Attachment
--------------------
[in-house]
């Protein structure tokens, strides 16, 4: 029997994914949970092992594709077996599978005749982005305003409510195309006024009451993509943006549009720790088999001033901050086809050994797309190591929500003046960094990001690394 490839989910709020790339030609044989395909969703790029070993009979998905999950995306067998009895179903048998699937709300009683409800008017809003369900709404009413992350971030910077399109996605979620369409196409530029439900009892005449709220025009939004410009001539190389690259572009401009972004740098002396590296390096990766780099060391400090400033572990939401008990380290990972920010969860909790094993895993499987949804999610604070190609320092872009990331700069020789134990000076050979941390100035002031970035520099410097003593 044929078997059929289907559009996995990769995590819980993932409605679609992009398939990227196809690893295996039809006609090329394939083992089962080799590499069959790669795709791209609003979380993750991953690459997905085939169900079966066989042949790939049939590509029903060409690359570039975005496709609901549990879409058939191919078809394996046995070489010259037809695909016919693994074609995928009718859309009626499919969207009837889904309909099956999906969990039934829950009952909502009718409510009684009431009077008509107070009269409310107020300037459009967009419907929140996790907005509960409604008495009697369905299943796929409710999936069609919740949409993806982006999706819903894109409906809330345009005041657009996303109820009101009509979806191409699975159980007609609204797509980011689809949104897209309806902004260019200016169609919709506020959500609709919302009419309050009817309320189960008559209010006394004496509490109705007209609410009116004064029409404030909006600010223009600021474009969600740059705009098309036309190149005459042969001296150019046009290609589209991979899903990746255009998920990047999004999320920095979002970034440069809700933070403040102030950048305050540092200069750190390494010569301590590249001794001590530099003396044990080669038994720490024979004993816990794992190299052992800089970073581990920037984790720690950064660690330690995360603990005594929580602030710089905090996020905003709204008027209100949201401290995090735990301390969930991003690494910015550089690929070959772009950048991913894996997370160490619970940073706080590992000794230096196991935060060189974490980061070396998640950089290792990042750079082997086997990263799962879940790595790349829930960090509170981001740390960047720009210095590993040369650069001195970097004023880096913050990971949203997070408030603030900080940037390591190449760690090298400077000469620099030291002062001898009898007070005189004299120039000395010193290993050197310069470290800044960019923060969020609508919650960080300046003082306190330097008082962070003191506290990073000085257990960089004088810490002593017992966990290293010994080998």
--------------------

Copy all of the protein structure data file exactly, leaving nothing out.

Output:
[in-house]
């Protein structure tokens, strides 16, 4: 029997994914949970092992594709077996599978005749982005305003409510195309006024009451993509943006549009720790088999001033901050086809050994797309190591929500003046960094990001690394 490839989910709020790339030609044989395909969703790029070993009979998905999950995306067998009895179903048998699937709300009683409800008017809003369900709404009413992350971030910077399109996605979620369409196409530029439900009892005449709220025009939004410009001539190389690259572009401009972004740098002396590296390096990766780099060391400090400033572990939401008990380290990972920010969860909790094993895993499987949804999610604070190609320092872009990331700069020789134990000076050979941390100035002031970035520099410097003593 044929078997059929289907559009996995990769995590819980993932409605679609992009398939990227196809690893295996039809006609090329394939083992089962080799590499069959790669795709791209609003979380993750991953690459997905085939169900079966066989042949790939049939590509029903060409690359570039975005496709609901549990879409058939191919078809394996046995070489010259037809695909016919693994074609995928009718859309009626499919969207009837889904309909099956999906969990039934829950009952909502009718409510009684009431009077008509107070009269409310107020300037459009967009419907929140996790907005509960409604008495009697369905299943796929409710999936069609919740949409993806982006999706819903894109409906809330345009005041657009996303109820009101009509979806191409699975159980007609609204797509980011689809949104897209309806902004260019200016169609919709506020959500609709919302009419309050009817309320189960008559209010006394004496509490109705007209609410009116004064029409404030909006600010223009600021474009969600740059705009098309036309190149005459042969001296150019046009290609589209991979899903990746255009998920990047999004999320920095979002970034440069809700933070403040102030950048305050540092200069750190390494010569301590590249001794001590530099003396044990080669038994720490024979004993816990794992190299052992800089970073581990920037984790720690950064660690330690995360603990005594929580602030710089905090996020905003709204008027209100949201401290995090735990301390969930991003690494910015550089690929070959772009950048991913894996997370160490619970940073706080590992000794230096196991935060060189974490980061070396998640950089290792990042750079082997086997990263799962879940790595790349829930960090509170981001740390960047720009210095590993040369650069001195970097004023880096913050990971949203997070408030603030900080940037390591190449760690090298400077000469620099030291002062001898009898007070005189004299120039000395010193290993050197310069470290800044960019923060969020609508919650960080300046003082306190330097008082962070003191506290990073000085257990960089004088810490002593017992966990290293010994080998």